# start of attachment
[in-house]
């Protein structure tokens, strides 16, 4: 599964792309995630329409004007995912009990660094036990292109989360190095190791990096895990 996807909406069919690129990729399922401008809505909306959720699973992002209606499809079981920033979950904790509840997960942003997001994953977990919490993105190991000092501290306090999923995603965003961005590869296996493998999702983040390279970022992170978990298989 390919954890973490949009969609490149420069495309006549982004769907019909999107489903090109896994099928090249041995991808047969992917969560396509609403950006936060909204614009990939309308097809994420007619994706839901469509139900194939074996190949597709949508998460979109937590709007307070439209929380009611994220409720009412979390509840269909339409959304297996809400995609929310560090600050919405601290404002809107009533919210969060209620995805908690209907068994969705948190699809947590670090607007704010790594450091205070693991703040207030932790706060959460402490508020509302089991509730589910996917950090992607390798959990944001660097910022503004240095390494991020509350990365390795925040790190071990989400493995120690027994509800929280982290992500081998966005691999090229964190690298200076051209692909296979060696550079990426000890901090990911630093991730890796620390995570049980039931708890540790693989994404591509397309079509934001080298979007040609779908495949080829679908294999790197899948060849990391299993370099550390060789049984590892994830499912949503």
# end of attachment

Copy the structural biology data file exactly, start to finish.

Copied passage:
[in-house]
């Protein structure tokens, strides 16, 4: 599964792309995630329409004007995912009990660094036990292109989360190095190791990096895990 996807909406069919690129990729399922401008809505909306959720699973992002209606499809079981920033979950904790509840997960942003997001994953977990919490993105190991000092501290306090999923995603965003961005590869296996493998999702983040390279970022992170978990298989 390919954890973490949009969609490149420069495309006549982004769907019909999107489903090109896994099928090249041995991808047969992917969560396509609403950006936060909204614009990939309308097809994420007619994706839901469509139900194939074996190949597709949508998460979109937590709007307070439209929380009611994220409720009412979390509840269909339409959304297996809400995609929310560090600050919405601290404002809107009533919210969060209620995805908690209907068994969705948190699809947590670090607007704010790594450091205070693991703040207030932790706060959460402490508020509302089991509730589910996917950090992607390798959990944001660097910022503004240095390494991020509350990365390795925040790190071990989400493995120690027994509800929280982290992500081998966005691999090229964190690298200076051209692909296979060696550079990426000890901090990911630093991730890796620390995570049980039931708890540790693989994404591509397309079509934001080298979007040609779908495949080829679908294999790197899948060849990391299993370099550390060789049984590892994830499912949503």